3.6 How to evaluate the PH assumption?

Now we are going to illustrate two methods to evaluate the proportional hazards assumptions: one graphical approach and one goodness-of-fit test. Recall that the Hazard Ratio that compares two specifications of the covariates (defined as \(\textbf{X}^*\) and \(\textbf{X}\)) can be expressed as

\[ HR = \exp(\sum_{j=1}^p \beta_j (X_j^* - X_j)) \] where \(\textbf{X}^*=(X_1^*, X_2^*, \ldots, X_j^*)\) and \(\textbf{X}=(X_1, X_2, \ldots, X_j)\), and proportionally of hazards assumption indicates that this quantity is constant over time. Equivalently, this means that the hazard for one individual is proportional to the hazard for any other individual, where the proportionality constant is independent of time.

Think about this…

It is important to note that if the graph of the hazards cross for two or more categories of a predictor of interest, the PH assumption is not met. However, althought the hazard functions do not cross, it is possible that the PH assumption is not met. Thus, rather than checking for crossing hazards, we need to use other apporaches.

3.6.1 Graphical approach

The most popular graphical techniques for evaluating the PH assumption involves comparing estimated –ln(–ln) survival curves over different (combinations of) categories of variables being investigated.

A log–log survival curve is simply a transformation of an estimated survival curve that results from taking the natural log of an estimated survival probability twice.5

As we said, the hazard function can be rewritten as \[ S(t|\textbf X) = \bigg[ S_0(t) \bigg]^{e^{\sum_{j=1}^p \beta_j X_j}} \] and once we applied the -ln(-ln), the expression can be rewritten as \[ -\ln \bigg[-\ln S(t|\textbf X) \bigg] = - \sum_{j=1}^p \beta_j X_j - \ln \bigg[-\ln S_0(t|\textbf X) \bigg]. \]

Now, considering two different specifications of the covariates, corresponding to two different individuals, \(\textbf X_1\) and \(\textbf X_2\), and subtracting the second log–log curve from the first yields the expression

\[ -\ln \bigg[-\ln S(t|\textbf X_1) \bigg] = -\ln \bigg[-\ln S(t|\textbf X_2) \bigg] + \sum_{j=1}^p \beta_j (X_{1j} - X_{2j}) \]

This expression indicates that if we use a Cox model (well-used) and plot the estimated log-log survival curves for individuals on the same graph, the two plots would be approximately parallel. The distance between the two curves is the linear expression involving the differences in predictor values, which does not involve time.

Note that there is an important problem associated with this approach, that is, how to decide “how parallel is parallel?”. This fact can be subjective, thus the proposal is to be conservative for this decision by assuming the PH assumption is satisfied unless there is strong evidence of nonparallelism of the log–log curves.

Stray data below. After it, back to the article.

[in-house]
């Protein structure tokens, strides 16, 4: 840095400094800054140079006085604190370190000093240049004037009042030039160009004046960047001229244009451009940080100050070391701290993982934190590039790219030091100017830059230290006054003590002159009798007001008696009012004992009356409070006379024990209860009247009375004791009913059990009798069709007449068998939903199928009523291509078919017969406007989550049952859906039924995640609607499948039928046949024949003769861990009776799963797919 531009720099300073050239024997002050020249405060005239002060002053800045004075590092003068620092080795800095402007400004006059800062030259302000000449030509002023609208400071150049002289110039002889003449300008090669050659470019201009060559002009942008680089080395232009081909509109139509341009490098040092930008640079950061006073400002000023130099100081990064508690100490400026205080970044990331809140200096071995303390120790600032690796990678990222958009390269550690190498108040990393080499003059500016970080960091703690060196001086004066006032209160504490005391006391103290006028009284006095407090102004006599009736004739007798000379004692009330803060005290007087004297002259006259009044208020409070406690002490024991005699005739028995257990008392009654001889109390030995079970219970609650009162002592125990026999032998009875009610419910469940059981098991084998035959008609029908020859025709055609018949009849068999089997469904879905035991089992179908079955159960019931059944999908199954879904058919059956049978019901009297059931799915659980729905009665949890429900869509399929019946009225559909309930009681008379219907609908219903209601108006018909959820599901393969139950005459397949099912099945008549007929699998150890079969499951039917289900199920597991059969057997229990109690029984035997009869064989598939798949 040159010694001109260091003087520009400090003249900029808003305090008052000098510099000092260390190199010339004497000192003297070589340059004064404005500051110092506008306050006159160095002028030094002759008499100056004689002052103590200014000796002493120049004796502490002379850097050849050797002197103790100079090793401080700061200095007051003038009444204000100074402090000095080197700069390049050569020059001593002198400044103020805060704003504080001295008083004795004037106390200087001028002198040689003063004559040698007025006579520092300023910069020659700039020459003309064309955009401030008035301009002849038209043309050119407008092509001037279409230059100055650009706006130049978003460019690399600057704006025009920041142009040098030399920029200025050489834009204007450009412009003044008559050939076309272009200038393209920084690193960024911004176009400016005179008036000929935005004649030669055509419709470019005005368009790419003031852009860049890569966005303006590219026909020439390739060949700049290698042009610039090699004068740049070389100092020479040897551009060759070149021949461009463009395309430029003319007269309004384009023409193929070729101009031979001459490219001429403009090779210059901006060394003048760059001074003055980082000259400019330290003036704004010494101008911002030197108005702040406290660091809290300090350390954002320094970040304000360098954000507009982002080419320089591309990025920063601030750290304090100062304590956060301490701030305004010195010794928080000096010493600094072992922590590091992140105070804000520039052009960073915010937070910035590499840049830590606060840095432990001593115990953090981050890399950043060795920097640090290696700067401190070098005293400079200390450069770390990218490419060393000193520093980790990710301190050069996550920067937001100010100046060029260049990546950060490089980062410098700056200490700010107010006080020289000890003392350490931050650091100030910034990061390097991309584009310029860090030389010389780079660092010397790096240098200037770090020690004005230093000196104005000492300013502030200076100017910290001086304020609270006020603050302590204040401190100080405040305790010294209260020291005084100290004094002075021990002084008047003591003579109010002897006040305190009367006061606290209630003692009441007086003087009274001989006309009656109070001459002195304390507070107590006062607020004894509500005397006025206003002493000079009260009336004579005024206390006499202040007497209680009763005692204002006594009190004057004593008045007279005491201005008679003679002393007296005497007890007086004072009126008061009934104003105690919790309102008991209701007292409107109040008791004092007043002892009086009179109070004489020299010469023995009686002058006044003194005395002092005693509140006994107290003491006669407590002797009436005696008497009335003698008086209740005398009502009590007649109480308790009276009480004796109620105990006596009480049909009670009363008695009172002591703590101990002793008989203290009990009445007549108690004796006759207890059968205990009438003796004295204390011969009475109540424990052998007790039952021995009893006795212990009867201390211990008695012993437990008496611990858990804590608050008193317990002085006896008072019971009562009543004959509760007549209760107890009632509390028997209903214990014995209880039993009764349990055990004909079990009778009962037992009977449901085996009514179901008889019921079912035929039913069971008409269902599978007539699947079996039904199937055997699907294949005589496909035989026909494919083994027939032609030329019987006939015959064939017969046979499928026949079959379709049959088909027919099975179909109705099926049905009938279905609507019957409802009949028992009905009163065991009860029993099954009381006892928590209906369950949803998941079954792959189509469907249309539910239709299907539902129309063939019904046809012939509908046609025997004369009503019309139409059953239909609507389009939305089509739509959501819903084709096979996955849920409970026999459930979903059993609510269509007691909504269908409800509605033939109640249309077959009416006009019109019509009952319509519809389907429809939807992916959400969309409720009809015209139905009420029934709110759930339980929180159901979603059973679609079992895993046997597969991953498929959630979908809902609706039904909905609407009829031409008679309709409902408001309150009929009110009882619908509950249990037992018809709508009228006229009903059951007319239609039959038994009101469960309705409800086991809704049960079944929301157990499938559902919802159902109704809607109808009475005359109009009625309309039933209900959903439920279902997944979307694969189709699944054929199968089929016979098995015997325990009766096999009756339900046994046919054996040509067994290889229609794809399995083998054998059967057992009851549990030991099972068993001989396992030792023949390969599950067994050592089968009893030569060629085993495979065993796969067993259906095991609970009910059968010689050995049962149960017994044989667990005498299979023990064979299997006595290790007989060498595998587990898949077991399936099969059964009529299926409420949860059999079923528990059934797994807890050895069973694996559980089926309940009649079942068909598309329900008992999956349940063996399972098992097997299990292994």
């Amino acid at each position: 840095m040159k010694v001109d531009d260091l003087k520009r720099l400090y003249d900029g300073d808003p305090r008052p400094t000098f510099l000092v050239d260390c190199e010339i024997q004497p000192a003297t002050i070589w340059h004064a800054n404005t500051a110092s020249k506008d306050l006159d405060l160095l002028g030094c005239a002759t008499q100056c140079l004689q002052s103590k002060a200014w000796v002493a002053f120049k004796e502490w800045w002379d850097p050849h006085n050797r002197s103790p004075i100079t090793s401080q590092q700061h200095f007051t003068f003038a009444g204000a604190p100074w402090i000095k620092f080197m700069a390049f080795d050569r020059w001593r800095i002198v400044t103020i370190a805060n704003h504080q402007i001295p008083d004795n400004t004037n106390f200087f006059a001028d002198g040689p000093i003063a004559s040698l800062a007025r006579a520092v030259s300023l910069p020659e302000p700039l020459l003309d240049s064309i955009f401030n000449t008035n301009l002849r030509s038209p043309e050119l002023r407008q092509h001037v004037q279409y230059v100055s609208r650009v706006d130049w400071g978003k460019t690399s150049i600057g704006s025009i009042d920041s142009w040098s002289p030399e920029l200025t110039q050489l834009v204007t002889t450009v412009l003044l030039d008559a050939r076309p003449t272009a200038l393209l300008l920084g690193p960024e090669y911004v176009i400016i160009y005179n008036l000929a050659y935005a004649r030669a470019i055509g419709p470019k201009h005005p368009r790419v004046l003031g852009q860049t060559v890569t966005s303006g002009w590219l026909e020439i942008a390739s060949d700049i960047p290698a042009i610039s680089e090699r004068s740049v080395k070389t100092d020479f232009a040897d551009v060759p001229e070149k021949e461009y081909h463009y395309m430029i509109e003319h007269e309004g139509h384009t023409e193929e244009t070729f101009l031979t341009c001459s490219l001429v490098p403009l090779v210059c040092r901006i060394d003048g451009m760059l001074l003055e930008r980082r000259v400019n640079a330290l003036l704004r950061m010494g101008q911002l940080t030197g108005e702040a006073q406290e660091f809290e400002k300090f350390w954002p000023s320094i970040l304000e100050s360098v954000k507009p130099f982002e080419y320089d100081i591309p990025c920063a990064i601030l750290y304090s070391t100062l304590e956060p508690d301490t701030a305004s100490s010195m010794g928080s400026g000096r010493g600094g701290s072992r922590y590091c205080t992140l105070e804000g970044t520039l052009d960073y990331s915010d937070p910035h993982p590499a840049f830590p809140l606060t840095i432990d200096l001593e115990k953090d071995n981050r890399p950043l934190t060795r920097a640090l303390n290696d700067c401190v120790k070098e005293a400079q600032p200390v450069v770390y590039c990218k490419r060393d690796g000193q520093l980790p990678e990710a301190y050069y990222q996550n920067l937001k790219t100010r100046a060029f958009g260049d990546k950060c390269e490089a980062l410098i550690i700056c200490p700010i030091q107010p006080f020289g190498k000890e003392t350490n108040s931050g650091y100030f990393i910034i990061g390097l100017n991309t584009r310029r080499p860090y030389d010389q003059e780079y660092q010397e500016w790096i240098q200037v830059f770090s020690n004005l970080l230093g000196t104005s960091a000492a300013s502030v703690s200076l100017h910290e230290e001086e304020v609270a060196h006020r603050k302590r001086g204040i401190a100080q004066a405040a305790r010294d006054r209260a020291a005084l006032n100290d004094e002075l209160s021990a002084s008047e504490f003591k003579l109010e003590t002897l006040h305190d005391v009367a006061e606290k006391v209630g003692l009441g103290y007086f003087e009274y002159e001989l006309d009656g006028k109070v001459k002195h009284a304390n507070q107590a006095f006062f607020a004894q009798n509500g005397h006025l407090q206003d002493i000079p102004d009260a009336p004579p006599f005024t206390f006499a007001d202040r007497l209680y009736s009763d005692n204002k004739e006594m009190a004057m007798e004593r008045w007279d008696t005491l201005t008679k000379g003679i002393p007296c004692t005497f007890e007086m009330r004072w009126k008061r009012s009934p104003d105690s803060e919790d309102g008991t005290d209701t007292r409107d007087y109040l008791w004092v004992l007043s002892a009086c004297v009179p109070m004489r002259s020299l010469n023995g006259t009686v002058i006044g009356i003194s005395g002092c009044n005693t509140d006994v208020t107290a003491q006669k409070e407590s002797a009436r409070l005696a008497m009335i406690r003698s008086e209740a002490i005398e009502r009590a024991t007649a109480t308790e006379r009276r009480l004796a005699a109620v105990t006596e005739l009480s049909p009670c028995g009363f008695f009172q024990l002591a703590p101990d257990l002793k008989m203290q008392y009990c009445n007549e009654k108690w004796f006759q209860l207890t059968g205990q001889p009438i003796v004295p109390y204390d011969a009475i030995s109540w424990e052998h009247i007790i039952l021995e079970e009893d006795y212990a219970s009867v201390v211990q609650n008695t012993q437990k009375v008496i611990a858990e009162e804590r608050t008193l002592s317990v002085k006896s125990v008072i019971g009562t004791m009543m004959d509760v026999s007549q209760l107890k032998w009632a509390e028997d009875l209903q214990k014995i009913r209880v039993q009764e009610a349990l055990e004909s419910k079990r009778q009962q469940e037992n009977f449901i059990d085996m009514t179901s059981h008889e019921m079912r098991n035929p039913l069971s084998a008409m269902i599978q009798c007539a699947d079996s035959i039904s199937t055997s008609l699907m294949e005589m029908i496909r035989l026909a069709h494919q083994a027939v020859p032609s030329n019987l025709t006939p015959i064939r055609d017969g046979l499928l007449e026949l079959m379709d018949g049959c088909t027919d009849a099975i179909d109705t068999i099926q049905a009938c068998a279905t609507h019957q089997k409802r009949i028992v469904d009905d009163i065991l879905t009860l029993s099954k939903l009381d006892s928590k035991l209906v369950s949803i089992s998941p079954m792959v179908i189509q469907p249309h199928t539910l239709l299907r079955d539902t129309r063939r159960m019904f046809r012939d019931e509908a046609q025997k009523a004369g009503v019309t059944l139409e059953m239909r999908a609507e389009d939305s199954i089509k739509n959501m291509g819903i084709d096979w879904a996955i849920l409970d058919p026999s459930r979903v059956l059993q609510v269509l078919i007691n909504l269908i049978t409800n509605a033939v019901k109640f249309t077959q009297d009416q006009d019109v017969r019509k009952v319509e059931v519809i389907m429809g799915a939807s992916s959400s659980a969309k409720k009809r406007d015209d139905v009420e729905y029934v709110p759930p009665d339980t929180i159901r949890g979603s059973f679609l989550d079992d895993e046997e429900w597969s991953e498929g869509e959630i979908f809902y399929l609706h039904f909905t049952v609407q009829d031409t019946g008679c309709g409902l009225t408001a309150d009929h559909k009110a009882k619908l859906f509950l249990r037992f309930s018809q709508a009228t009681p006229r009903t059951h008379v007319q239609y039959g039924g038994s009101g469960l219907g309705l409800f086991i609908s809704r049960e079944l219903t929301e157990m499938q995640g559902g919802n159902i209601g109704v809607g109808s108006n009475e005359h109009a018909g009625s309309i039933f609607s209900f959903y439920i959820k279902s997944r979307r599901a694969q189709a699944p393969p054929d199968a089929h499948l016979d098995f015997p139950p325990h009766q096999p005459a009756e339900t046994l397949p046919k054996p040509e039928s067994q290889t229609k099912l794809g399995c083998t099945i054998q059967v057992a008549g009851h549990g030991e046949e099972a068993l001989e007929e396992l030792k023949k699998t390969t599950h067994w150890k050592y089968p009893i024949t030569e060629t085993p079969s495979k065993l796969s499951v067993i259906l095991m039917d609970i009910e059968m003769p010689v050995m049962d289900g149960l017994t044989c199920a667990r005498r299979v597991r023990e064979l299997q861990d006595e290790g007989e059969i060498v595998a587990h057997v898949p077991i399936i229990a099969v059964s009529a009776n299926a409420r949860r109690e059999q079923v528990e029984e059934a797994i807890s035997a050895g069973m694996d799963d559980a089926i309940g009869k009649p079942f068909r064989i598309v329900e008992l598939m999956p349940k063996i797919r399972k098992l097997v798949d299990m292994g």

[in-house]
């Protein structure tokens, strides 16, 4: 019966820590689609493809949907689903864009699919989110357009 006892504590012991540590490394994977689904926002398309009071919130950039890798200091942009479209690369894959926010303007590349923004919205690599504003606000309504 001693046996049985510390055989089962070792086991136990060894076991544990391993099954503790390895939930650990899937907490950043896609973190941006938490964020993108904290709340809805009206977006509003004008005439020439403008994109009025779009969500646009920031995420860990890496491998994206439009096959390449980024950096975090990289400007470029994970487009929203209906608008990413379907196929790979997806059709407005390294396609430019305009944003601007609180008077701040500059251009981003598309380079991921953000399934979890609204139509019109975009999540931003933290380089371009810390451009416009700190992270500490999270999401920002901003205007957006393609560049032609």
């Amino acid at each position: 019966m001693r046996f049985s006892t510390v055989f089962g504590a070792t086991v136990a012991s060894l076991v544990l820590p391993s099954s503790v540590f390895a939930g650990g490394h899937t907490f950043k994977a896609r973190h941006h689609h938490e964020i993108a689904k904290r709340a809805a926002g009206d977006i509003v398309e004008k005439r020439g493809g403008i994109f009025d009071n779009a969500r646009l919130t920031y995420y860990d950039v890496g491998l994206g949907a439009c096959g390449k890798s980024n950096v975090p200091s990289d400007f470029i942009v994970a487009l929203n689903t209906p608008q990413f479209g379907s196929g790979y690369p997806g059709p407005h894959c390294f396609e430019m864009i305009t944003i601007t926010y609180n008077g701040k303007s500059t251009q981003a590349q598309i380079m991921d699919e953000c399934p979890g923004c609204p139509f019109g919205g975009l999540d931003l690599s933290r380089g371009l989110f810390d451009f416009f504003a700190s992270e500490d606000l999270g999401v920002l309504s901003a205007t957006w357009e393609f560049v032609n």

Now we are going to check the proportinal hazards assumption for the variable IsBorrowerHomeowner. This can be done by plotting log-log Kaplan Meier survival estimates against time (or against the log of time) and evaluating whether the curves are reasonably parallel.

km_home <- survfit(Surv(time, status) ~ IsBorrowerHomeowner, data = loan_filtered)
#autoplot(km_home) # just to see the km curves

plot(km_home, fun = "cloglog", xlab = "Time (in days) using log",
     ylab = "log-log survival", main = "log-log curves by clinic") 

# another option
ggsurvplot(km_home, fun = "cloglog")

It seems that the proportional hazards assumption is violated as the log-log survival curves are not parallel.

Another graphical option could be to use the Schoenfeld residuals to examine model fit and detect outlying covariate values. Shoenfeld residuals represent the difference between the observed covariate and the expected given the risk set at that time. They should be flat, centered about zero. You can see the explanation in this paper.

The main idea is that he defined a partial residual as the different between the observed value of \(X_i\) and its conditional expectation given the risk set \(R_i\) and demostrated that these residuals have to be independent of the time. So, if you represent them ranked by its event time, this plot must not show any pattern.

ggcoxdiagnostics(m2, type = "schoenfeld")

# another option
zph <- cox.zph(m2)
par(mfrow = c(1, 2))
plot(zph, var = 1)
plot(zph, var = 2)

3.6.2 Goodness-of-fit test

A second approach for assessing the PH assumption involves goodness-of-fit (GOF) tests. To this end, different test have been proposed in the literature (Grambsch and Therneau 1994). We focuss in the Harrell (1986), a variation of a test originally proposed by Schoenfeld (1982). This is a test of correlation between the Schoenfeld residuals and survival time. A correlation of zero indicates that the model met the proportional hazards assumption (the null hypothesis).

This can be applied by means of the cox.zph function of the survival package.

##                           rho chisq        p
## LoanOriginalAmount2     0.130  27.1 1.96e-07
## IsBorrowerHomeownerTrue 0.103  14.0 1.81e-04
## GLOBAL                     NA  49.3 1.96e-11

It seems again that the proportional hazards assumption is not satisfied (as we saw with the log-log survival curves).


Grambsch, Patricia M., and Terry M. Therneau. 1994. “Proportional Hazards Tests and Diagnostics Based on Weighted Residuals.” Biometrika 81 (3). Oxford University Press: 515–26. doi:10.1093/biomet/81.3.515.

Harrell, F. 1986. “The Phglm Procedure.” In SAS Supplemental Library User’s Guide, Version 5. Cary, NC: SAS Institute Inc.

Schoenfeld, David. 1982. “Partial Residuals for the Proportional Hazards Regression Model.” Biometrika 69 (1): 239–41. doi:10.1093/biomet/69.1.239.

  1. Note that the scale of the y-axis of an estimated survival curve ranges between 0 and 1, whereas the corresponding scale for a -ln(-ln) curve ranges between \(-\infty\) and \(+\infty\).